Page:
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The Holydrug Couple – “Vértigo/Valle de los Espejos”

Sneaking out on their Bandcamp this week, RSTB fave The Holydrug Couple have a charity EP set to benefit those wounds and affected by recent Chilean protests. Both sides of the 7” are covers from Chilean ‘60s band The Blops, who brought American and British rock n’ roll into the country — emulating The Beatles, The Doors, and other exports of the era, but interpolating their own native perspectives as well. Holydrug picks out two early cuts from the band focusing on a deep cut from The Blops’ debut album alongside a b-side from the ’71 single “Machulenco.” While both deviate from The Holydrug Couple’s usual deep valley euphoria, they present a nice take on the songs while drawing a line to some of their own influences. The single is being offered in a scant physical run of, or you can pick it up digitally on the band’s Bandcamp. Worthwhile to nab this one and spread some relief.


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Joe Ghatt

This one’s been lingering on the fringes of haze for a while now, surfacing as a limited cassette on Third Eye Stimuli back in the first half of 2019 and now resurfacing from Six Tonnes de Chair on LP. Ghatt’s a vibe channeler in the modern tradition, soaking his sound in the sepia tones and dust scratch aesthetics of the ‘60s, but keeping a modern touch of breezy songwriting in tow. As such Banana Sludge employs fuzz guitars with wild abandon and seats them into velour lounge settings full of hazed memories. He’s adept a letting his hooks grow around the brain and there’s often the feeling of sinking into the rug around you as the sounds grow muffled, the incessant creep of shag carpeting pairing with mushroom tea to pleasing and perplexing effect. That’s what makes Ghatt’s vision of nostalgia-vision work. Its not a clear representation of the past, more often it’s the feelings coming back in blurry shapes and hung on repeated phrases.

Midway swinger “Mammon” might exhibit this the best with an instrumental incessantness that’s flanked by voices calling from beyond the periphery. By the time the song is over it’s hard to remember where it started, and by then Ghatt’s back into the hammock and strumming a white linen lounger that drips with brass and a humid dose of echo. Over the run of Banana Sludge, Ghatt transmits through the temporal plane – his voice breathing down the grating of a ribbon in the room, but the backing band emanating from the ether, following his every move from beyond time. Sure, it’s all facsimile, but, hey they give awards to the designers that can copy period pieces with gleeful frequency every year. Why not applaud the effort? Ghatt’s found the threads that hang tightest and pulled them around us all on this one.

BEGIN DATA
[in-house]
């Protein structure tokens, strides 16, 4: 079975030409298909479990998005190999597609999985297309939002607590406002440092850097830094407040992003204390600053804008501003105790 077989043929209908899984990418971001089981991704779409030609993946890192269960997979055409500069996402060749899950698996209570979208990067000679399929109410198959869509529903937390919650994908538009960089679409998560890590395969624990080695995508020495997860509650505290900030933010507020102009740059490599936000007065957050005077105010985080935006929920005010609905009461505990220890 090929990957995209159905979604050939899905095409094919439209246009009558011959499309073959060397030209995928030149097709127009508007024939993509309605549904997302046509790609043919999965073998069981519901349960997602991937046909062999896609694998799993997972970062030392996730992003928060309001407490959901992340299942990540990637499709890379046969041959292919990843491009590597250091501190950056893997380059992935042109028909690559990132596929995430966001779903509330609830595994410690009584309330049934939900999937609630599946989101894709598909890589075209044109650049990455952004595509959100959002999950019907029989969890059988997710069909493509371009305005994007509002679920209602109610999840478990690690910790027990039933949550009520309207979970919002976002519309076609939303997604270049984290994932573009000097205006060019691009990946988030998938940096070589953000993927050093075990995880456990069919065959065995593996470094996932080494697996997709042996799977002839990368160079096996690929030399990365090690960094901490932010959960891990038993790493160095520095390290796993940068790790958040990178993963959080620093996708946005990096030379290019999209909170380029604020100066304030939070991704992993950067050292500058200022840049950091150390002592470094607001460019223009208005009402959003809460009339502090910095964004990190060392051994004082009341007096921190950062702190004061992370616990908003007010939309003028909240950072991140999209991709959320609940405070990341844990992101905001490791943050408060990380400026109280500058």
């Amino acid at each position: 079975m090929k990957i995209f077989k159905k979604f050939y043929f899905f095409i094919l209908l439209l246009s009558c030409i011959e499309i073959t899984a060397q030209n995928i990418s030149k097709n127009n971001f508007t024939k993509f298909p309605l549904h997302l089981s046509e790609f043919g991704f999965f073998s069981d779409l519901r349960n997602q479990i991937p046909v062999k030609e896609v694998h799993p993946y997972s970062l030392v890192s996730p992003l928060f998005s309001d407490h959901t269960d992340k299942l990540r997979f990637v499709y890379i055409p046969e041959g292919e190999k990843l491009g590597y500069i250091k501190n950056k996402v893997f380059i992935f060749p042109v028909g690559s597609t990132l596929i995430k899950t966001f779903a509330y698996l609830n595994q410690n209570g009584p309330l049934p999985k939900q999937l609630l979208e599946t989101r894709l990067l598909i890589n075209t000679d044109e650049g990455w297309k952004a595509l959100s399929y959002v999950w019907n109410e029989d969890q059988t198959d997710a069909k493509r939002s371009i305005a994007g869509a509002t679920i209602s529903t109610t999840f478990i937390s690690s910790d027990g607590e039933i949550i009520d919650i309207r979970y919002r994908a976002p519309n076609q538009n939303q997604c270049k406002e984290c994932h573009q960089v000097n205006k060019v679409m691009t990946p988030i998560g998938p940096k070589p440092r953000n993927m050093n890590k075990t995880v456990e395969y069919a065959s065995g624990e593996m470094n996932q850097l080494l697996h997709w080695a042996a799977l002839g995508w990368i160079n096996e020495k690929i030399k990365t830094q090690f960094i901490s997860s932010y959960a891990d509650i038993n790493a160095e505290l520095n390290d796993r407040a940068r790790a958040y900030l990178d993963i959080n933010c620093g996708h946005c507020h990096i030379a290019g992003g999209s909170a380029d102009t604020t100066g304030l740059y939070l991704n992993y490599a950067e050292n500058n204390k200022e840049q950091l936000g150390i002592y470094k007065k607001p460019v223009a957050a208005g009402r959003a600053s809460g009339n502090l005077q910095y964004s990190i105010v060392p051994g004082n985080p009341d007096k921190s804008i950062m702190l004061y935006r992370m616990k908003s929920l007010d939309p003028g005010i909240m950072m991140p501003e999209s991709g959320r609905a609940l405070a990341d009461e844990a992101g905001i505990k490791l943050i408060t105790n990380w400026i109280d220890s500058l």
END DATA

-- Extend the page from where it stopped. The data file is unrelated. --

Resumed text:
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Karkhana

The arms of Karkhana spread wide and embrace rivulets of noise, experimental eddies, psychedelic jazz, and raga rotations. The band pulls in players from Beirut, Cairo, and Istanbul alongside Montreal’s Sam Shalabai (Land of Kush, Mosasses, Shalabi Effect) for a sound that’s decidedly progressive while adhering to a traditional core of Middle Eastern tones that mesmerize and massage the soul. The overlap with fellow Unrock outfit The Dwarfs of East Agouza is apparent both in the band’s membership and approach. Like The Dwarfs, Karkhana tumbles down darkened alleys of rhythm and sound – polyrhythmic textures and lightning sharp strums dart from all directions. Underneath the group threads sine wave warbles that give off the impression that the songs are being broadcast through dodgy UHF streams, picking up interference from unknown or unwanted sources seeking to dampen their bootleg bounty of musical shred.

Bitter Balls is only the band’s second true album, but they’ve shared sides with Sir Richard Bisiop & David Oliphant and cut a few EPs and live documents that hardly make this indicative of a mere second outing. The band feel well oiled and locked at an instinct level with each other’s improvisations. The noise rolls seamlessly into groove out of nowhere, then dissolves into gnarled wire workings once again, leaving the listener never able to rest their reflexes. Who wants that kind of listen anyway, not when Salabai, Louca, and their cohorts can reform the rarefied air into something sour and sensuous all at once. It’s a prickly record, but one that should interest quite a few who find solace at this site.